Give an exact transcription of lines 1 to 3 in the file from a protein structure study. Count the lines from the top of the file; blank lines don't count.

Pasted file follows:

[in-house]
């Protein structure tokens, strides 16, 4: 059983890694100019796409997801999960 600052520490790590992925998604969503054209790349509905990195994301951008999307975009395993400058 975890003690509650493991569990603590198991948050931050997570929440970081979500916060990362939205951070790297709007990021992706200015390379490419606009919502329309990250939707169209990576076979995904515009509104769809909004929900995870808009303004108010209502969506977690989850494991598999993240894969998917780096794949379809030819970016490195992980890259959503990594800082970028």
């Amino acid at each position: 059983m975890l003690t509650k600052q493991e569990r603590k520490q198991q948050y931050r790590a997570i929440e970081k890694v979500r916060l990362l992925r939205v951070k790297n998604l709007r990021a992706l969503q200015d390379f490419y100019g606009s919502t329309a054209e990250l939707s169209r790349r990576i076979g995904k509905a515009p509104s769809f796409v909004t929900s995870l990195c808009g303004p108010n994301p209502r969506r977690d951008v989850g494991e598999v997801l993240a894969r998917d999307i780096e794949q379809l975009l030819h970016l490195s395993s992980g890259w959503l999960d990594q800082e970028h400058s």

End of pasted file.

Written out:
[in-house]
């Protein structure tokens, strides 16, 4: 059983890694100019796409997801999960 600052520490790590992925998604969503054209790349509905990195994301951008999307975009395993400058 975890003690509650493991569990603590198991948050931050997570929440970081979500916060990362939205951070790297709007990021992706200015390379490419606009919502329309990250939707169209990576076979995904515009509104769809909004929900995870808009303004108010209502969506977690989850494991598999993240894969998917780096794949379809030819970016490195992980890259959503990594800082970028």
């Amino acid at each position: 059983m975890l003690t509650k600052q493991e569990r603590k520490q198991q948050y931050r790590a997570i929440e970081k890694v979500r916060l990362l992925r939205v951070k790297n998604l709007r990021a992706l969503q200015d390379f490419y100019g606009s919502t329309a054209e990250l939707s169209r790349r990576i076979g995904k509905a515009p509104s769809f796409v909004t929900s995870l990195c808009g303004p108010n994301p209502r969506r977690d951008v989850g494991e598999v997801l993240a894969r998917d999307i780096e794949q379809l975009l030819h970016l490195s395993s992980g890259w959503l999960d990594q800082e970028h400058s």